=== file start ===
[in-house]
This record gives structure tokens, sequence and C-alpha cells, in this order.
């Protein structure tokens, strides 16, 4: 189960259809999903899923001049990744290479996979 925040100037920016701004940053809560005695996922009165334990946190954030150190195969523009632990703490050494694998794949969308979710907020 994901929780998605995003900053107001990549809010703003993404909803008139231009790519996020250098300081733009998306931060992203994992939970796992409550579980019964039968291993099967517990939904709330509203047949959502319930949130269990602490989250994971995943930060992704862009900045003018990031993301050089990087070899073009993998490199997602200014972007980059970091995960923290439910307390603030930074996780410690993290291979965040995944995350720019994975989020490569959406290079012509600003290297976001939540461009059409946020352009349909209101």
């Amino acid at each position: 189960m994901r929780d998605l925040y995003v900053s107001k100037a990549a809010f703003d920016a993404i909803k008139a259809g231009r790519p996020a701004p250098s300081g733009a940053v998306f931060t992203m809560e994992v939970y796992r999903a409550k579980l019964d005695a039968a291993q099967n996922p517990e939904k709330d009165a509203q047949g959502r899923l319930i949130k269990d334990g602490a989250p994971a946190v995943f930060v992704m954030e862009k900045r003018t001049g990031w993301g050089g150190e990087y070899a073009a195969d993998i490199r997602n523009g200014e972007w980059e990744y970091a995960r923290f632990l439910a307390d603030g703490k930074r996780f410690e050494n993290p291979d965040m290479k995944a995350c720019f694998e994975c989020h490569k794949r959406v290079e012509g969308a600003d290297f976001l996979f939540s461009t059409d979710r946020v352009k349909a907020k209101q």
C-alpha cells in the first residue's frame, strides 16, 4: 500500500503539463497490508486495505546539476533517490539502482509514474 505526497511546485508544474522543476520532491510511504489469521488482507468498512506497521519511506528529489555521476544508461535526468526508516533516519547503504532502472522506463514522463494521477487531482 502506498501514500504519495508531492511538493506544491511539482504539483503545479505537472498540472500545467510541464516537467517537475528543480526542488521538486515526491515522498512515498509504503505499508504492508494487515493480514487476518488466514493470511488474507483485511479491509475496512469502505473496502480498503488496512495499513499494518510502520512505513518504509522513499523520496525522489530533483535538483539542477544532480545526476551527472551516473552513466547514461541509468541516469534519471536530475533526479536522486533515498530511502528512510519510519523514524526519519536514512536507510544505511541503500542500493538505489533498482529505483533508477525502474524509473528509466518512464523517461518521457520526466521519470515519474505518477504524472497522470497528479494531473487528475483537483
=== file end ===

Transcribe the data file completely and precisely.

[in-house]
This record gives structure tokens, sequence and C-alpha cells, in this order.
């Protein structure tokens, strides 16, 4: 189960259809999903899923001049990744290479996979 925040100037920016701004940053809560005695996922009165334990946190954030150190195969523009632990703490050494694998794949969308979710907020 994901929780998605995003900053107001990549809010703003993404909803008139231009790519996020250098300081733009998306931060992203994992939970796992409550579980019964039968291993099967517990939904709330509203047949959502319930949130269990602490989250994971995943930060992704862009900045003018990031993301050089990087070899073009993998490199997602200014972007980059970091995960923290439910307390603030930074996780410690993290291979965040995944995350720019994975989020490569959406290079012509600003290297976001939540461009059409946020352009349909209101």
């Amino acid at each position: 189960m994901r929780d998605l925040y995003v900053s107001k100037a990549a809010f703003d920016a993404i909803k008139a259809g231009r790519p996020a701004p250098s300081g733009a940053v998306f931060t992203m809560e994992v939970y796992r999903a409550k579980l019964d005695a039968a291993q099967n996922p517990e939904k709330d009165a509203q047949g959502r899923l319930i949130k269990d334990g602490a989250p994971a946190v995943f930060v992704m954030e862009k900045r003018t001049g990031w993301g050089g150190e990087y070899a073009a195969d993998i490199r997602n523009g200014e972007w980059e990744y970091a995960r923290f632990l439910a307390d603030g703490k930074r996780f410690e050494n993290p291979d965040m290479k995944a995350c720019f694998e994975c989020h490569k794949r959406v290079e012509g969308a600003d290297f976001l996979f939540s461009t059409d979710r946020v352009k349909a907020k209101q």
C-alpha cells in the first residue's frame, strides 16, 4: 500500500503539463497490508486495505546539476533517490539502482509514474 505526497511546485508544474522543476520532491510511504489469521488482507468498512506497521519511506528529489555521476544508461535526468526508516533516519547503504532502472522506463514522463494521477487531482 502506498501514500504519495508531492511538493506544491511539482504539483503545479505537472498540472500545467510541464516537467517537475528543480526542488521538486515526491515522498512515498509504503505499508504492508494487515493480514487476518488466514493470511488474507483485511479491509475496512469502505473496502480498503488496512495499513499494518510502520512505513518504509522513499523520496525522489530533483535538483539542477544532480545526476551527472551516473552513466547514461541509468541516469534519471536530475533526479536522486533515498530511502528512510519510519523514524526519519536514512536507510544505511541503500542500493538505489533498482529505483533508477525502474524509473528509466518512464523517461518521457520526466521519470515519474505518477504524472497522470497528479494531473487528475483537483